As the summer progresses and the COVID-19 rate rapidly increases, local small businesses and organizations have faced the unwanted reality of having to cancel or alter many of their annual events.
Add the Bainbridge Island Summer Studio Tour to that list.
This year marks the 20th Studio Tour, an event that would normally take place Aug. 7-9 with 38 artists showcasing their work. This year’s tour, like many other local events, has transformed into a “Virtual Tour” online throughout the month.
According to a Studio Tour news release, each artist will hand-select an exclusive piece of art for the online sale. Visitors to the site can still connect directly with the artist by phone or email, instead of meeting in-person.
“I guess staying connected with the public because we have to find creative ways for our patrons, the regular ones, and then the new ones to find them on the website,” Studio Tour director Dinah Satterwhite said about the difficulties of holding a virtual event. “We have a lot of patrons in different age categories so some are very savvy at linking to social media and to websites, and then some who are not. We’ve got to get really creative and reach out to them and find ways of getting them to link to our website.
“Some people are not as comfortable ordering stuff online because there’s shipping involved. Personally, I’m able to deliver a lot of my products, especially to people withing a 25-mile radius,” said Satterwhite, who is also an artist at the studio through her silk paintings and photography. “Some people with heavier items have to hand-deliver and other people can ship things pretty easily. A lot of this is developing very organically.”
As Satterwhite pointed out, the ever-changing pandemic can be challenging for businesses and organizations who are trying to plan out events. The BI Studio Tour board made its decision to shift to a monthlong virtual experience in the third week of July when the COVID-19 rate in Kitsap County started its ascend to record numbers.
“I thought I needed to talk to our board and say I don’t think we can do this,” Satterwhite said. “I don’t think it’s safe for our artists, I don’t think it’s safe for the patrons and as a public event, I don’t want to be bashed for doing this. The line’s been drawn in the sand, and we had to do it.”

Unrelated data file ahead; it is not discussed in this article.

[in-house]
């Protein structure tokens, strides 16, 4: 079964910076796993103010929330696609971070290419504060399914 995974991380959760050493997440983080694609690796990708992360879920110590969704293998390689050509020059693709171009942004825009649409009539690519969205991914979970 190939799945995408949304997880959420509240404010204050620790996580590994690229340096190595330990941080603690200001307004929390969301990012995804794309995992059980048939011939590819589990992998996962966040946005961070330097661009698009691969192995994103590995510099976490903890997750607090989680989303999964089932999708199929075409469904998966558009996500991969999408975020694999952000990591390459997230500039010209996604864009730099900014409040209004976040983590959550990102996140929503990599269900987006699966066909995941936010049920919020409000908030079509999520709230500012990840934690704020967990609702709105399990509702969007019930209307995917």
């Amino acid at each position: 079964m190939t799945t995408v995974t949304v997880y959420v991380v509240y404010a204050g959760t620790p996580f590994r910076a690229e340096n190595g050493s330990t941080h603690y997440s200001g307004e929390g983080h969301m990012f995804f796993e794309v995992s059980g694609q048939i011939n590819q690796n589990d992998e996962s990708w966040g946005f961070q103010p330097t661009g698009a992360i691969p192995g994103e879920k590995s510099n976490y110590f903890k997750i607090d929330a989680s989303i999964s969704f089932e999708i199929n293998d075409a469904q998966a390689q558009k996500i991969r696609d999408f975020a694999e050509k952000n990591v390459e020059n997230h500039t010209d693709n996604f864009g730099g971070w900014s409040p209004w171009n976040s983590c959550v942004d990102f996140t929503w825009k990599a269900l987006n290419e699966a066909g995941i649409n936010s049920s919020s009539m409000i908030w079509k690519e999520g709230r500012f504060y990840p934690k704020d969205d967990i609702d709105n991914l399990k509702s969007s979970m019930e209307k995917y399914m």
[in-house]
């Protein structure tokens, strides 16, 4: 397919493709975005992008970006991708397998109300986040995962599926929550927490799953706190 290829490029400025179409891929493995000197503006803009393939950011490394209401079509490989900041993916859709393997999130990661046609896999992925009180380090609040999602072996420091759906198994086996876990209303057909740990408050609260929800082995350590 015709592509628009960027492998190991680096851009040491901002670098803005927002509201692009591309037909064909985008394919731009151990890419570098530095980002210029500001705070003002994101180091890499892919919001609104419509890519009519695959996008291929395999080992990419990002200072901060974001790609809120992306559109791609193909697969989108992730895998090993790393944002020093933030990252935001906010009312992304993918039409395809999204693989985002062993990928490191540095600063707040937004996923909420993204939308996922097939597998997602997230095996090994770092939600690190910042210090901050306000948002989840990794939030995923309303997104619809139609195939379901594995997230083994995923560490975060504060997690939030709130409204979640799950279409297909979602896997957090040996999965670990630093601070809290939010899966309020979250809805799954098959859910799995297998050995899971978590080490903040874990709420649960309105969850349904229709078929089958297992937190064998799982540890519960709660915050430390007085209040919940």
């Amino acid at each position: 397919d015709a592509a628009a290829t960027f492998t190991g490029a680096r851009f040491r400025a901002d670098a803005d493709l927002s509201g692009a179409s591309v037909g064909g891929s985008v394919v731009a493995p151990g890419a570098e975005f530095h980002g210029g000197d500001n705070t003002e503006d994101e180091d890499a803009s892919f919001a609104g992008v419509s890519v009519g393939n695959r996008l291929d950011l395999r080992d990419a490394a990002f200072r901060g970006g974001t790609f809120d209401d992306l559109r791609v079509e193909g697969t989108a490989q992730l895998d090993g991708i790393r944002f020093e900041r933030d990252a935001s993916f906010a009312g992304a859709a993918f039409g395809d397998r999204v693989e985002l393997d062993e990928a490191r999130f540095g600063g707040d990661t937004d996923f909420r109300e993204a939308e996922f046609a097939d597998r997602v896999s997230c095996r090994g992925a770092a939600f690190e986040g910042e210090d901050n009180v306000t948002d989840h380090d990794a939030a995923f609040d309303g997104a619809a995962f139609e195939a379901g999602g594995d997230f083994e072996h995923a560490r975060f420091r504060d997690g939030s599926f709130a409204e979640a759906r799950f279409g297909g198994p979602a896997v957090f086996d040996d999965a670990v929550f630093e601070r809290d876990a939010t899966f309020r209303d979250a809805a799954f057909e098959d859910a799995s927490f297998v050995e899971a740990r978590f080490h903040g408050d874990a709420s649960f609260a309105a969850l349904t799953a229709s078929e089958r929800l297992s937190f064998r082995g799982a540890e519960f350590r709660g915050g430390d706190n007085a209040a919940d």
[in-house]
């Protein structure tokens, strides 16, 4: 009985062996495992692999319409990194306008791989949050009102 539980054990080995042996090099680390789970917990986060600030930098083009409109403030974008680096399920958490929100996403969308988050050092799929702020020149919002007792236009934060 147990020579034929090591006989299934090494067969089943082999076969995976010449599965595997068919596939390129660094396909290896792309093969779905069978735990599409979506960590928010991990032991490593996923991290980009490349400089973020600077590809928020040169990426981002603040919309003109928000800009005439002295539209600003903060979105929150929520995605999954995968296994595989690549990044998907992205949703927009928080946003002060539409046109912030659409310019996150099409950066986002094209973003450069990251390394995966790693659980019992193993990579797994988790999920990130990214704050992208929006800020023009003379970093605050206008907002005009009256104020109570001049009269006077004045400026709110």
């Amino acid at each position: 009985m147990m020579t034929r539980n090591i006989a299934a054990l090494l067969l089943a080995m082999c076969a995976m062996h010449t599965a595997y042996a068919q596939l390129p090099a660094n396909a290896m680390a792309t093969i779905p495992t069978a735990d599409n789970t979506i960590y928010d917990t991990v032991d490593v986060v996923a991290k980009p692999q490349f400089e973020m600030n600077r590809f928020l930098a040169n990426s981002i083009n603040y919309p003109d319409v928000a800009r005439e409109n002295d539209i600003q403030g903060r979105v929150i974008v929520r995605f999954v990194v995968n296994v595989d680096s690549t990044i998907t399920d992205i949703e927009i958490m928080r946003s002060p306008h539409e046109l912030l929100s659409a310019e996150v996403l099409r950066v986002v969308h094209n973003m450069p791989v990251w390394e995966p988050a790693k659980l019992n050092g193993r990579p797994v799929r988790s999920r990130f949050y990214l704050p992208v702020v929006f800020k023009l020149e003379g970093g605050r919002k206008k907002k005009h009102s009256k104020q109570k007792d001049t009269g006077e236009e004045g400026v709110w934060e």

With the ongoing uncertainty surrounding when Kitsap County will move into phase 3 of Gov. Jay Inslee’s “Safe Start” plan, Satterwhite and other members of the board have already announced that the Winter Studio Tour will also be held virtually. The early decision allows for enough time to adequately plan for an enhanced online experience, something that wasn’t possible in the short timeframe for the Summer Studio Tour.
“I don’t think it’s as strong as it could be because we had to do it in a couple of weeks,” Satterwhite said. “Now that I’ve had time to research what is a virtual event and what we can do, that’s where the Winter Tour is going to be very strong. It’s good that we’re starting this far ahead.”
Potential improved features on the website for the Winter Studio Tour include events and news pages for artist gallery shows, teaching classes, exhibits, a customer photo page of Studio Tour artwork, and a feature artist of the week where customers can take a sneak peek and see what the developmental process is like for selected items, providing more background for the time it took to make the piece.
“There’s a lot of work behind that curtain that goes on and most people don’t get to see that so it’s kind of neat in a digital format now because you can’t really see it in a beautiful 10×10 booth,” Satterwhite said. “We’re going to enhance the virtual experience for people.”
Each artist in the tour has gone through a jury process to ensure the artwork is high-quality, original, hand-crafted and shows the “hand spirit of the artist,” the release states. This year’s work will reflect a variety of mediums that include glass, pottery, jewelry, oils, photography, garden art, metal, mixed media, batik, wearables, sculpture, wood, fountains and whimsical work.
Looking ahead to next summer, Satterwhite said she’s hopeful about returning to the normal in-person Studio Tour, citing “nothing beats having the artist in front of you and talking to you.”
“We’re really just feeling out what’s going to work best,” she said. “I really want to make the patrons happy; I want to fulfill what they’re looking for and also make the artists happy. People love this local artwork, that’s why I’m doing it.”
To visit the BI Summer Studio Tour, go to bistudiotour.com through the end of August.